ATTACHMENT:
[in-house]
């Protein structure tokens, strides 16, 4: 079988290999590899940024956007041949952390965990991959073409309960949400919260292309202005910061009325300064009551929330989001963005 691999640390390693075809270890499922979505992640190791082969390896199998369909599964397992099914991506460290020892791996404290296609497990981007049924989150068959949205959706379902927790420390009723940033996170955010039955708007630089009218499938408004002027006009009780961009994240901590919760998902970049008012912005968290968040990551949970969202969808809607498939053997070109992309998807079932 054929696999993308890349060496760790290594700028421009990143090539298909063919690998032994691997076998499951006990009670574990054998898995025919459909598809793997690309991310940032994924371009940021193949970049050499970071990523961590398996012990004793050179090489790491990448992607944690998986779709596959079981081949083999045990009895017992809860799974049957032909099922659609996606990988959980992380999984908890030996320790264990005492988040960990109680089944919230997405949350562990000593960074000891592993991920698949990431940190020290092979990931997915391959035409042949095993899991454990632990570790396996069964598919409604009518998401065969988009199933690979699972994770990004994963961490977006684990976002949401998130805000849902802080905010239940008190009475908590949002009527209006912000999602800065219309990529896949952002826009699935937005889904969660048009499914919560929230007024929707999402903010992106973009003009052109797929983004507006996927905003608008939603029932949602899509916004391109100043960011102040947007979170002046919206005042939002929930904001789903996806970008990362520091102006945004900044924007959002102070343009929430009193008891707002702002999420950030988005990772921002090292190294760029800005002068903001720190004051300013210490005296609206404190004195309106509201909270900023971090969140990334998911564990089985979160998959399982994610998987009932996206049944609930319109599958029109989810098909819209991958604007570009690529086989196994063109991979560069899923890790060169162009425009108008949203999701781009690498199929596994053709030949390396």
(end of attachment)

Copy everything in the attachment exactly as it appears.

[in-house]
């Protein structure tokens, strides 16, 4: 079988290999590899940024956007041949952390965990991959073409309960949400919260292309202005910061009325300064009551929330989001963005 691999640390390693075809270890499922979505992640190791082969390896199998369909599964397992099914991506460290020892791996404290296609497990981007049924989150068959949205959706379902927790420390009723940033996170955010039955708007630089009218499938408004002027006009009780961009994240901590919760998902970049008012912005968290968040990551949970969202969808809607498939053997070109992309998807079932 054929696999993308890349060496760790290594700028421009990143090539298909063919690998032994691997076998499951006990009670574990054998898995025919459909598809793997690309991310940032994924371009940021193949970049050499970071990523961590398996012990004793050179090489790491990448992607944690998986779709596959079981081949083999045990009895017992809860799974049957032909099922659609996606990988959980992380999984908890030996320790264990005492988040960990109680089944919230997405949350562990000593960074000891592993991920698949990431940190020290092979990931997915391959035409042949095993899991454990632990570790396996069964598919409604009518998401065969988009199933690979699972994770990004994963961490977006684990976002949401998130805000849902802080905010239940008190009475908590949002009527209006912000999602800065219309990529896949952002826009699935937005889904969660048009499914919560929230007024929707999402903010992106973009003009052109797929983004507006996927905003608008939603029932949602899509916004391109100043960011102040947007979170002046919206005042939002929930904001789903996806970008990362520091102006945004900044924007959002102070343009929430009193008891707002702002999420950030988005990772921002090292190294760029800005002068903001720190004051300013210490005296609206404190004195309106509201909270900023971090969140990334998911564990089985979160998959399982994610998987009932996206049944609930319109599958029109989810098909819209991958604007570009690529086989196994063109991979560069899923890790060169162009425009108008949203999701781009690498199929596994053709030949390396």